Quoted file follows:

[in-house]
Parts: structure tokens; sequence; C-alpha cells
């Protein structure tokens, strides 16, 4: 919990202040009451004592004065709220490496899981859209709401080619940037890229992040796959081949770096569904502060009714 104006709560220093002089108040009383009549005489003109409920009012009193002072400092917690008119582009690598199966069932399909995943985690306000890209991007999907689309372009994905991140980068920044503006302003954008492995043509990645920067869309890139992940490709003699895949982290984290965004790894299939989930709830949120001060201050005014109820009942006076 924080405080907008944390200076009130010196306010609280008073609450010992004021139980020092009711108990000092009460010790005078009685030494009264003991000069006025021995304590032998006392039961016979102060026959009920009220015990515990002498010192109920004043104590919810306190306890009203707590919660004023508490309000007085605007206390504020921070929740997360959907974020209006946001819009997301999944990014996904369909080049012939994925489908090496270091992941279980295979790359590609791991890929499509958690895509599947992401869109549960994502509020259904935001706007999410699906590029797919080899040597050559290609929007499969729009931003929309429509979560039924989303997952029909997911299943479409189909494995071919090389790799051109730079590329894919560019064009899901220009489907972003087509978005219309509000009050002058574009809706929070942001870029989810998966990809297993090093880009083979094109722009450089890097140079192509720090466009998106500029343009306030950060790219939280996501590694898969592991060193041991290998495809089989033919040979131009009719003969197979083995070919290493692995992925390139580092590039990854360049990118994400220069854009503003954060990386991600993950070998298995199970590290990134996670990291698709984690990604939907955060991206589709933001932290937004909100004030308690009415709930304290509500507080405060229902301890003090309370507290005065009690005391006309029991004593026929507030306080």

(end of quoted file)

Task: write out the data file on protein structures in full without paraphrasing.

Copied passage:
[in-house]
Parts: structure tokens; sequence; C-alpha cells
């Protein structure tokens, strides 16, 4: 919990202040009451004592004065709220490496899981859209709401080619940037890229992040796959081949770096569904502060009714 104006709560220093002089108040009383009549005489003109409920009012009193002072400092917690008119582009690598199966069932399909995943985690306000890209991007999907689309372009994905991140980068920044503006302003954008492995043509990645920067869309890139992940490709003699895949982290984290965004790894299939989930709830949120001060201050005014109820009942006076 924080405080907008944390200076009130010196306010609280008073609450010992004021139980020092009711108990000092009460010790005078009685030494009264003991000069006025021995304590032998006392039961016979102060026959009920009220015990515990002498010192109920004043104590919810306190306890009203707590919660004023508490309000007085605007206390504020921070929740997360959907974020209006946001819009997301999944990014996904369909080049012939994925489908090496270091992941279980295979790359590609791991890929499509958690895509599947992401869109549960994502509020259904935001706007999410699906590029797919080899040597050559290609929007499969729009931003929309429509979560039924989303997952029909997911299943479409189909494995071919090389790799051109730079590329894919560019064009899901220009489907972003087509978005219309509000009050002058574009809706929070942001870029989810998966990809297993090093880009083979094109722009450089890097140079192509720090466009998106500029343009306030950060790219939280996501590694898969592991060193041991290998495809089989033919040979131009009719003969197979083995070919290493692995992925390139580092590039990854360049990118994400220069854009503003954060990386991600993950070998298995199970590290990134996670990291698709984690990604939907955060991206589709933001932290937004909100004030308690009415709930304290509500507080405060229902301890003090309370507290005065009690005391006309029991004593026929507030306080």